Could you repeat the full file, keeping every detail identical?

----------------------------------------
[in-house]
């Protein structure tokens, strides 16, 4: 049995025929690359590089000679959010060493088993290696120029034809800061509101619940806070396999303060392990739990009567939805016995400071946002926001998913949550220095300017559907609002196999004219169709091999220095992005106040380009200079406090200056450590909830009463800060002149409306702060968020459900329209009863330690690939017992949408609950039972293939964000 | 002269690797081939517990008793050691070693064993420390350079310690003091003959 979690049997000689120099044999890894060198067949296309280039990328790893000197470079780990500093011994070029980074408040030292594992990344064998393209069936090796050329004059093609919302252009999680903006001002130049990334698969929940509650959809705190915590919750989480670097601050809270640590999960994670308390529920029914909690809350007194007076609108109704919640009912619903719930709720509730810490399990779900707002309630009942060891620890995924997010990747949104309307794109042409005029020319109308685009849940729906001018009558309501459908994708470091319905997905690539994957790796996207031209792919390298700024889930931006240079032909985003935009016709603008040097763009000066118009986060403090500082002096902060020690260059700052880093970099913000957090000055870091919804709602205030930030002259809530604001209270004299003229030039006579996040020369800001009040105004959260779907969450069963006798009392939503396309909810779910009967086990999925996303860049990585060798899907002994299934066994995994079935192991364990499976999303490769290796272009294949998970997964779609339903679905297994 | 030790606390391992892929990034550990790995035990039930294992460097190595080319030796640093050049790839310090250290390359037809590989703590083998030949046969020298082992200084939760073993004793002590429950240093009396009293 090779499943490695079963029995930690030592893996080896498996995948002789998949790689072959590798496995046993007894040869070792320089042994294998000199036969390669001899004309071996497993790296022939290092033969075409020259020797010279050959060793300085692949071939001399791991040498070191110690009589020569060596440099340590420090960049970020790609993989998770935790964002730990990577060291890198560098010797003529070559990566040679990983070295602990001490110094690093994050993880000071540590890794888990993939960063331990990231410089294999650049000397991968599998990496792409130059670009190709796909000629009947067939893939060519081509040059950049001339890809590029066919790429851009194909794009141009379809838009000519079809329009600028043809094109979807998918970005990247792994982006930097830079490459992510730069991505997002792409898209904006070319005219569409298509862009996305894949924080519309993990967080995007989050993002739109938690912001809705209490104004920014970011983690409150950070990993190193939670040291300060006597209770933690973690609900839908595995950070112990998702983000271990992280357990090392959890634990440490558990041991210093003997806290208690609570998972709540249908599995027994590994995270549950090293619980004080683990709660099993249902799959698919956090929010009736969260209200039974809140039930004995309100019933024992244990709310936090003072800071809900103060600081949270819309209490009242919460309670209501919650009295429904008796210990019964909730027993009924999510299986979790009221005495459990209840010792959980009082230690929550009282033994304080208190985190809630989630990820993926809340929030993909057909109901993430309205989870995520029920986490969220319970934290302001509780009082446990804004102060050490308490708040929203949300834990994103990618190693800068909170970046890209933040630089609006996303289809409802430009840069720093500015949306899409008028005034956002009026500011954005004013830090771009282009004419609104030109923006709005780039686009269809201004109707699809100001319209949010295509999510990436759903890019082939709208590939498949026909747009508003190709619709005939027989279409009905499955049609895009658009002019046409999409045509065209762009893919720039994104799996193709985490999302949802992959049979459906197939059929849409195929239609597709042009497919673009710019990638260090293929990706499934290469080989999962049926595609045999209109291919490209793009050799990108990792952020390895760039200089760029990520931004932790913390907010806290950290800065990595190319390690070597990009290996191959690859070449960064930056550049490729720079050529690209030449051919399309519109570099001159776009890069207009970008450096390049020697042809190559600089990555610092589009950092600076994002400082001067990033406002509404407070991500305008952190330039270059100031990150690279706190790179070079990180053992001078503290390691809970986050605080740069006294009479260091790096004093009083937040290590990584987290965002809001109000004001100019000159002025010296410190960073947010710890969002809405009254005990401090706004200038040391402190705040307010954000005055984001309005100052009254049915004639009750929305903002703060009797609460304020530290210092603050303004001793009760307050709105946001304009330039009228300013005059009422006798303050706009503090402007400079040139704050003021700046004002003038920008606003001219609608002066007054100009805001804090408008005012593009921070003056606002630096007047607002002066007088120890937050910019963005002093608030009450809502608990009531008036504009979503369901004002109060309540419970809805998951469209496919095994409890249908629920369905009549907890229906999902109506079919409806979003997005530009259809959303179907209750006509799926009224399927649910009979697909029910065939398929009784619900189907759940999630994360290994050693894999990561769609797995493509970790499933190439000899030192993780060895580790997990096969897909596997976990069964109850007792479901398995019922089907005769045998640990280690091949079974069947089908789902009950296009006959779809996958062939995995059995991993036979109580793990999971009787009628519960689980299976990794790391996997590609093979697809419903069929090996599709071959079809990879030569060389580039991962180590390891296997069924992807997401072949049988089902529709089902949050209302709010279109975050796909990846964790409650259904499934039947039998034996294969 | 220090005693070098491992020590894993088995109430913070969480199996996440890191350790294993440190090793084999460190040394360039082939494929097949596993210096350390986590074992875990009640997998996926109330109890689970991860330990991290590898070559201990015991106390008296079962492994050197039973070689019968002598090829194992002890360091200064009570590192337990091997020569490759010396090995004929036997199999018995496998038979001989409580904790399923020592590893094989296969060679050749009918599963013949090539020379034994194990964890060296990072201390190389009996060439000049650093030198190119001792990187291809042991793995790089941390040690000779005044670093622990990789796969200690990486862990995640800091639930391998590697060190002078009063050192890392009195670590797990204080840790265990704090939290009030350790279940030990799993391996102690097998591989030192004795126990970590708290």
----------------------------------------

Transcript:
[in-house]
């Protein structure tokens, strides 16, 4: 049995025929690359590089000679959010060493088993290696120029034809800061509101619940806070396999303060392990739990009567939805016995400071946002926001998913949550220095300017559907609002196999004219169709091999220095992005106040380009200079406090200056450590909830009463800060002149409306702060968020459900329209009863330690690939017992949408609950039972293939964000 | 002269690797081939517990008793050691070693064993420390350079310690003091003959 979690049997000689120099044999890894060198067949296309280039990328790893000197470079780990500093011994070029980074408040030292594992990344064998393209069936090796050329004059093609919302252009999680903006001002130049990334698969929940509650959809705190915590919750989480670097601050809270640590999960994670308390529920029914909690809350007194007076609108109704919640009912619903719930709720509730810490399990779900707002309630009942060891620890995924997010990747949104309307794109042409005029020319109308685009849940729906001018009558309501459908994708470091319905997905690539994957790796996207031209792919390298700024889930931006240079032909985003935009016709603008040097763009000066118009986060403090500082002096902060020690260059700052880093970099913000957090000055870091919804709602205030930030002259809530604001209270004299003229030039006579996040020369800001009040105004959260779907969450069963006798009392939503396309909810779910009967086990999925996303860049990585060798899907002994299934066994995994079935192991364990499976999303490769290796272009294949998970997964779609339903679905297994 | 030790606390391992892929990034550990790995035990039930294992460097190595080319030796640093050049790839310090250290390359037809590989703590083998030949046969020298082992200084939760073993004793002590429950240093009396009293 090779499943490695079963029995930690030592893996080896498996995948002789998949790689072959590798496995046993007894040869070792320089042994294998000199036969390669001899004309071996497993790296022939290092033969075409020259020797010279050959060793300085692949071939001399791991040498070191110690009589020569060596440099340590420090960049970020790609993989998770935790964002730990990577060291890198560098010797003529070559990566040679990983070295602990001490110094690093994050993880000071540590890794888990993939960063331990990231410089294999650049000397991968599998990496792409130059670009190709796909000629009947067939893939060519081509040059950049001339890809590029066919790429851009194909794009141009379809838009000519079809329009600028043809094109979807998918970005990247792994982006930097830079490459992510730069991505997002792409898209904006070319005219569409298509862009996305894949924080519309993990967080995007989050993002739109938690912001809705209490104004920014970011983690409150950070990993190193939670040291300060006597209770933690973690609900839908595995950070112990998702983000271990992280357990090392959890634990440490558990041991210093003997806290208690609570998972709540249908599995027994590994995270549950090293619980004080683990709660099993249902799959698919956090929010009736969260209200039974809140039930004995309100019933024992244990709310936090003072800071809900103060600081949270819309209490009242919460309670209501919650009295429904008796210990019964909730027993009924999510299986979790009221005495459990209840010792959980009082230690929550009282033994304080208190985190809630989630990820993926809340929030993909057909109901993430309205989870995520029920986490969220319970934290302001509780009082446990804004102060050490308490708040929203949300834990994103990618190693800068909170970046890209933040630089609006996303289809409802430009840069720093500015949306899409008028005034956002009026500011954005004013830090771009282009004419609104030109923006709005780039686009269809201004109707699809100001319209949010295509999510990436759903890019082939709208590939498949026909747009508003190709619709005939027989279409009905499955049609895009658009002019046409999409045509065209762009893919720039994104799996193709985490999302949802992959049979459906197939059929849409195929239609597709042009497919673009710019990638260090293929990706499934290469080989999962049926595609045999209109291919490209793009050799990108990792952020390895760039200089760029990520931004932790913390907010806290950290800065990595190319390690070597990009290996191959690859070449960064930056550049490729720079050529690209030449051919399309519109570099001159776009890069207009970008450096390049020697042809190559600089990555610092589009950092600076994002400082001067990033406002509404407070991500305008952190330039270059100031990150690279706190790179070079990180053992001078503290390691809970986050605080740069006294009479260091790096004093009083937040290590990584987290965002809001109000004001100019000159002025010296410190960073947010710890969002809405009254005990401090706004200038040391402190705040307010954000005055984001309005100052009254049915004639009750929305903002703060009797609460304020530290210092603050303004001793009760307050709105946001304009330039009228300013005059009422006798303050706009503090402007400079040139704050003021700046004002003038920008606003001219609608002066007054100009805001804090408008005012593009921070003056606002630096007047607002002066007088120890937050910019963005002093608030009450809502608990009531008036504009979503369901004002109060309540419970809805998951469209496919095994409890249908629920369905009549907890229906999902109506079919409806979003997005530009259809959303179907209750006509799926009224399927649910009979697909029910065939398929009784619900189907759940999630994360290994050693894999990561769609797995493509970790499933190439000899030192993780060895580790997990096969897909596997976990069964109850007792479901398995019922089907005769045998640990280690091949079974069947089908789902009950296009006959779809996958062939995995059995991993036979109580793990999971009787009628519960689980299976990794790391996997590609093979697809419903069929090996599709071959079809990879030569060389580039991962180590390891296997069924992807997401072949049988089902529709089902949050209302709010279109975050796909990846964790409650259904499934039947039998034996294969 | 220090005693070098491992020590894993088995109430913070969480199996996440890191350790294993440190090793084999460190040394360039082939494929097949596993210096350390986590074992875990009640997998996926109330109890689970991860330990991290590898070559201990015991106390008296079962492994050197039973070689019968002598090829194992002890360091200064009570590192337990091997020569490759010396090995004929036997199999018995496998038979001989409580904790399923020592590893094989296969060679050749009918599963013949090539020379034994194990964890060296990072201390190389009996060439000049650093030198190119001792990187291809042991793995790089941390040690000779005044670093622990990789796969200690990486862990995640800091639930391998590697060190002078009063050192890392009195670590797990204080840790265990704090939290009030350790279940030990799993391996102690097998591989030192004795126990970590708290």